"Our Lord showed that it is his Passion which overcomes the devil, and that the devil is as malicious now as ever he was before the incarnation. However hard he works, he continually sees all souls escape him to God's glory saved by the power of Christ's precious Passion. This is the devil's sorrow and shameful horror, for everything which God permits him to do turns to joy for us and rebounds on him in disgrace and pain. And his sorrow is just as great when God allows him to work as when he doesn't, because he can never do all the evil he wants to do, for God has the devil's power locked in his control.
But as I see it, there is no anger in God. For our dear Lord always works for his own glory and the good of those who are going to be saved. With his power and justice he opposes the malice and malignity of the damned who busily scheme and machinate against him. I saw our Lord scorn the devil's malice, and reduce his empty power to nothing; and he wants us to do the same. When I saw this I burst out laughing and that made everyone around me laugh too and their laughter gave me great pleasure..."
Saturday, 20 February 2010
Here is today's excerpt from Julian of Norwich, reflecting on her second vision of Christ's passion:
"This vision shows us that there are two activities: one is seeking, the other is seeing. Seeking is open to everyone. It is something that everyone can do, with the grace of God, and everyone ought to have guidance and teaching about it from Holy Church.
As we seek God it is his will that we do three things: first, that by his grace we apply ourselves seriously to the task of seeking him and not in a lethargic way, not weighed down by unnecessary heaviness and usleless depression. Second, that to the end of our lives we resolutely wait for him, out of love for him, without grumbling or pulling against him, for this life is so short anyway. Third, that we trust him utterly out of complete faith in him. For he wants us to know that he will appear unexpectedly, bringing perfect happiness to all who love him.
For he works in secret and yet wants to be perceived. He will come back suddenly. And he wants to be trusted, for he is such a gracious and loving friend. Praise him!"
Friday, 19 February 2010
We are reviving the resolution we had last Lent of including each day on the blog an excerpt from our Lenten spiritual reading. Last year the seminary community read St Francis de Sales' Introduction to the Devout Life. This year we are reading, as Simon has already pointed out, Julian of Norwich's Revelations of Divine Love. I hope some of you find it helpful to follow our our reading of it here! This is the excerpt for today, written by Julian as a reflection upon seeing a vision of Our Lord crowned with thorns:
"We are able to pray to God because of his holy incarnation, his precious blood, his holy Passion, his beloved death and wounds. And all our holy kinship with him, the eternal life that is the result of this, springs from his goodness. We pray to him because of the love of his sweet mother who bore him, and all the help that she gives us from his goodness. We pray by his holy cross on which he died, and all the help and strength that that cross gives us, comes from his goodness. In the same way, all the help that we have from special saints and all the holy company of heaven, the dear love, the holy and never-failing friendship that they give us, all stem from God's goodness. For God in his goodness has chosen many wonderful ways to help us to approach him. But the principle way is the holy nature which he took from the virgin Mary, with all the resulting means of grace which are part of out redemption and endless salvation. So it pleases him that we should seek him and praise him in these ways, knowing that he is the goodness behind it all.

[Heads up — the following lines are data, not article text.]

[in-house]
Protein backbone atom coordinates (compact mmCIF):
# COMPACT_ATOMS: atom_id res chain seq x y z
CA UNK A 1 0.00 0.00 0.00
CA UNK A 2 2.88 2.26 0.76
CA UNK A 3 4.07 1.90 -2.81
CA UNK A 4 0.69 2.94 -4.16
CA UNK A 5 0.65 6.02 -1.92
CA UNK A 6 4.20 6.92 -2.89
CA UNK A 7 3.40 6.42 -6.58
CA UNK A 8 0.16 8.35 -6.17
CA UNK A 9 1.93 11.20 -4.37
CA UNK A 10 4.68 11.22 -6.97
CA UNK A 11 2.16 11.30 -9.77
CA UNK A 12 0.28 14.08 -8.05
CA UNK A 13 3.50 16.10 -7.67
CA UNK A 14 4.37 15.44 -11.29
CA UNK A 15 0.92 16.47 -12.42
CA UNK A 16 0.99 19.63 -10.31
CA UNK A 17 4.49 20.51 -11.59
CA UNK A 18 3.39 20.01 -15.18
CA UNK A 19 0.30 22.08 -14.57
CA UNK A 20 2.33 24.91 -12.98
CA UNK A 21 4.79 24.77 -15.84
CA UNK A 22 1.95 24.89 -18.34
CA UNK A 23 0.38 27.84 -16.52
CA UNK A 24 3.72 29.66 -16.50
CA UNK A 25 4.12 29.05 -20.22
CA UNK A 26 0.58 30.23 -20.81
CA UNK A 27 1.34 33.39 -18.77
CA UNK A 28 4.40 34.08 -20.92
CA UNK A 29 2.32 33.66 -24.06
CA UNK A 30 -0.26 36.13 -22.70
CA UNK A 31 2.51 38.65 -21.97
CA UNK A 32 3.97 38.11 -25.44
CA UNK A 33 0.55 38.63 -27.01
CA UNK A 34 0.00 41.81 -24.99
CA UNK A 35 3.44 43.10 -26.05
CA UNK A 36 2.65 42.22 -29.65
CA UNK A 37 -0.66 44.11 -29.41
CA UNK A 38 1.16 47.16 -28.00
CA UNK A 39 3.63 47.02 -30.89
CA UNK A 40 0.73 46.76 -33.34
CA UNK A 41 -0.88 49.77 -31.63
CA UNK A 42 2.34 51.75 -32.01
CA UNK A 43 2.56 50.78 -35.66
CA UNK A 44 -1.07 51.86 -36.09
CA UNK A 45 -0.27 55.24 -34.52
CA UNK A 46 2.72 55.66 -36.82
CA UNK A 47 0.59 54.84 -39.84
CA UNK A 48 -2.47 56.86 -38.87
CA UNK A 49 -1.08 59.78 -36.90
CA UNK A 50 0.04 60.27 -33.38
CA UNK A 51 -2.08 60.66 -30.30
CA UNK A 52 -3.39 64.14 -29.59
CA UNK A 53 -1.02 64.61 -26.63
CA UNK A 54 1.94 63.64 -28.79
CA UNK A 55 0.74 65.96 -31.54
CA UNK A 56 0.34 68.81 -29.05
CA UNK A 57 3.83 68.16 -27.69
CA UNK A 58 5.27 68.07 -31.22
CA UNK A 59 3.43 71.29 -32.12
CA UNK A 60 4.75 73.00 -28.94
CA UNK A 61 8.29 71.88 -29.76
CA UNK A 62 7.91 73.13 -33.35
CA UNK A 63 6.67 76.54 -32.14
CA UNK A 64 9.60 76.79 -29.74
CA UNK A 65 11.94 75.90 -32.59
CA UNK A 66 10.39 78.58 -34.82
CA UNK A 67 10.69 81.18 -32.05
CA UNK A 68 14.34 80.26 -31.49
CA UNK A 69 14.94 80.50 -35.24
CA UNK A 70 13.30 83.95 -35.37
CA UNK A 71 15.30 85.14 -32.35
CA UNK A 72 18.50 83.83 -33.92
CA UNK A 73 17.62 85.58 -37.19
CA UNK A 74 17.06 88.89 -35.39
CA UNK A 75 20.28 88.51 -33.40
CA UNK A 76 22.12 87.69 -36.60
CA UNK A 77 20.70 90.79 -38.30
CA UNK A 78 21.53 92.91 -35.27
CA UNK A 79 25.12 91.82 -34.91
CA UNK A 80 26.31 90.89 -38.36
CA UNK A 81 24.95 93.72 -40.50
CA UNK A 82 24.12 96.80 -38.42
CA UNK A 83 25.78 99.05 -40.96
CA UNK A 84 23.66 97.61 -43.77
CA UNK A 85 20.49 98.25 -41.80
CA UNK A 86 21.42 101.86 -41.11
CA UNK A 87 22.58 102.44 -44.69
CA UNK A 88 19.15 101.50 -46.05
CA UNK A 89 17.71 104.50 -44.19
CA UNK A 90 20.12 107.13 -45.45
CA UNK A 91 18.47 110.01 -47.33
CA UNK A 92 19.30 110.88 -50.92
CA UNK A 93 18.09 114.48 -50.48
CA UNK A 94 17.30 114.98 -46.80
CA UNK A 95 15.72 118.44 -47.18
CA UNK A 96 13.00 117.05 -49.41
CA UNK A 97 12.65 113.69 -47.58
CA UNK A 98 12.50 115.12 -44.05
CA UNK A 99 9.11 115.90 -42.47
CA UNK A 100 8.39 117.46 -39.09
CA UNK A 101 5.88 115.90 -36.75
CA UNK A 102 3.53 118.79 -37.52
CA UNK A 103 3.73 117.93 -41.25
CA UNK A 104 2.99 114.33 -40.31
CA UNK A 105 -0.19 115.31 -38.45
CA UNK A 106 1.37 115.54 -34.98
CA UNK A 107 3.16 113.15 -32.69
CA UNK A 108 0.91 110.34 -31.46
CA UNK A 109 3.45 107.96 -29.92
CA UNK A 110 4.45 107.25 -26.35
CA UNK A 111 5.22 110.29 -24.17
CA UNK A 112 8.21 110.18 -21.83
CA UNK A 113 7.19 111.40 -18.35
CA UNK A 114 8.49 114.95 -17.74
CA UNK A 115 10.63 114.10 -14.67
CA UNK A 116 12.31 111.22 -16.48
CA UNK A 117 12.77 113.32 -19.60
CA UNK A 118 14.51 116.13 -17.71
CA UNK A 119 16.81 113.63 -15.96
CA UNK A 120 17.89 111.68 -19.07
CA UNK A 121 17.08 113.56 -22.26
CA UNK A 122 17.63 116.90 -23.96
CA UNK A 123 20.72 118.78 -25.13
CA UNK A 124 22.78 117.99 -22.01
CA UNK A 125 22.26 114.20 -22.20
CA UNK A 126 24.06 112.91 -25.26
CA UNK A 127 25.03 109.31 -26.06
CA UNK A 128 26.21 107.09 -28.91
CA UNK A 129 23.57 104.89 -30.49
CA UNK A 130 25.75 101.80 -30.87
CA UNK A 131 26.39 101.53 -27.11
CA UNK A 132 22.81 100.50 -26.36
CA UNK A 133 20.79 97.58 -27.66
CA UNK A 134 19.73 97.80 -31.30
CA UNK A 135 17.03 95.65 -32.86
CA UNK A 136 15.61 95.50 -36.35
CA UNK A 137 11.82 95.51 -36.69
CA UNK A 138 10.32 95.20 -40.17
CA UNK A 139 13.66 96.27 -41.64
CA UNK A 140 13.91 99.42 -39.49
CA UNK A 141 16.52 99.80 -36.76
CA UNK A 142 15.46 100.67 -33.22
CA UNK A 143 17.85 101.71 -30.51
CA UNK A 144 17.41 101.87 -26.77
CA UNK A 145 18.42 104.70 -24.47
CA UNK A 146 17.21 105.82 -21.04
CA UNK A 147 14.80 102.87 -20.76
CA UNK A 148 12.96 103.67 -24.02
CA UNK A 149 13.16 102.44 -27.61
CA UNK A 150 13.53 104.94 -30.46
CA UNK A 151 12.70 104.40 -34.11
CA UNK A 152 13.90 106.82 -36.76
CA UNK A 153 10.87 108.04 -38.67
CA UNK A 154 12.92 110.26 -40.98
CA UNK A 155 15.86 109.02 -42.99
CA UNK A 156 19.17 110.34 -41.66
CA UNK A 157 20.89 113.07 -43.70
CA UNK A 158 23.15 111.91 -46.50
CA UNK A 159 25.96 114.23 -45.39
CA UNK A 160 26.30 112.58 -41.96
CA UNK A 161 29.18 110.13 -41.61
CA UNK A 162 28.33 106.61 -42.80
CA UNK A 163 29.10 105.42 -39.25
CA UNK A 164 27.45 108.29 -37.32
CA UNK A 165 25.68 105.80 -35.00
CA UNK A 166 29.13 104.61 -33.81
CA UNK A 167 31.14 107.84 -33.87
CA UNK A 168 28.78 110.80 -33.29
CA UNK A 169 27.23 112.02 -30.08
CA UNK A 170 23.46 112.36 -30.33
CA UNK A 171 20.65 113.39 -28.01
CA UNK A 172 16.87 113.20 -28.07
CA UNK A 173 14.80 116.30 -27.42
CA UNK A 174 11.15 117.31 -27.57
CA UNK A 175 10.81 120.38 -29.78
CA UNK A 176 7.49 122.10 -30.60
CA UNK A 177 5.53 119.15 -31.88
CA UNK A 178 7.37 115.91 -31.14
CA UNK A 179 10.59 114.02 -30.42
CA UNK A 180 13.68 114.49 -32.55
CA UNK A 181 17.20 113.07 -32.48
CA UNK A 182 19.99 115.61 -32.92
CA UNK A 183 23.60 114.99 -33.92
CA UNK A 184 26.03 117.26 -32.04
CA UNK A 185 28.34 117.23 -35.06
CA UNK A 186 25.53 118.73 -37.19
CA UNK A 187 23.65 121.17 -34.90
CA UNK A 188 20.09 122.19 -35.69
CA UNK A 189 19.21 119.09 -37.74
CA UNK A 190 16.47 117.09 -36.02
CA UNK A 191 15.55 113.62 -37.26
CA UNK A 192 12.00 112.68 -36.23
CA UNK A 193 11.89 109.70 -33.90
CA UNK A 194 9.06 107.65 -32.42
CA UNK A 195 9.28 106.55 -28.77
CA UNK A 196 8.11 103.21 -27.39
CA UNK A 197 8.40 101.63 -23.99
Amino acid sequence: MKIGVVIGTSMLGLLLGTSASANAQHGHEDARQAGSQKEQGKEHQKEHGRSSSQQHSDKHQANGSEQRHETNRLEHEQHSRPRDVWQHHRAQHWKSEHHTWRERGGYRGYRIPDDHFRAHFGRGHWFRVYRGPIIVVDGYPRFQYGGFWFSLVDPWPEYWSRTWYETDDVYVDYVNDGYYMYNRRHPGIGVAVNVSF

To focus on the goodness of God is the highest form of prayer, and God's goodness comes down to meet us at our most basic need. It gives life to the soul and makes it live and grow in grace and virtue. God's goodness is closest to our human nature, and the most ready to bring us grace. It is that same grace which we seek now and will always seek until we know for certain that our God had completely enfolded us in himself."
Thursday, 18 February 2010
Click on the link above for a short video produced by the Birmingham vocations office about life in Oscott. It's been quite well put together I think, and provides parts of conversations with several seminarians, as well as film clips of liturgy and community activities which take place on a day to day basis. (Look out for the Fishers of Men hat-tip after the words, 'We live in a world that is very noisy...')
Wednesday, 17 February 2010
This year's Lenten reading at Oscott reminds us East Anglian seminarians of home. The whole house this season are reading Mother Julian's Revelations of Divine Love.
We don't know much about Mother Julian of Norwich, except that Julian wasn't her real name, and she probably wasn't a mother, neither in the physical sense nor the monastic sense. She was an anchoress (a type of hermit), who lived near the Church of St Julian (hence her name) in Norwich, at the end of the 14th Century.
The only other thing we know about her is that her intimate love with God caused her great suffering, in which she rejoiced, because the Lord had revealed his love for her. She was famous among her contemporaries, and served as a spiritual director to many, including Margery Kempe (the famous chronicler). Later in life, she recorded these divine revelations in a book which may even have been the first book in English written by a woman. She remained 'undiscovered' until the 20th Century, and a devotion to this holy hermit quickly developed, serving, as she intended, to lead people to taste God's love.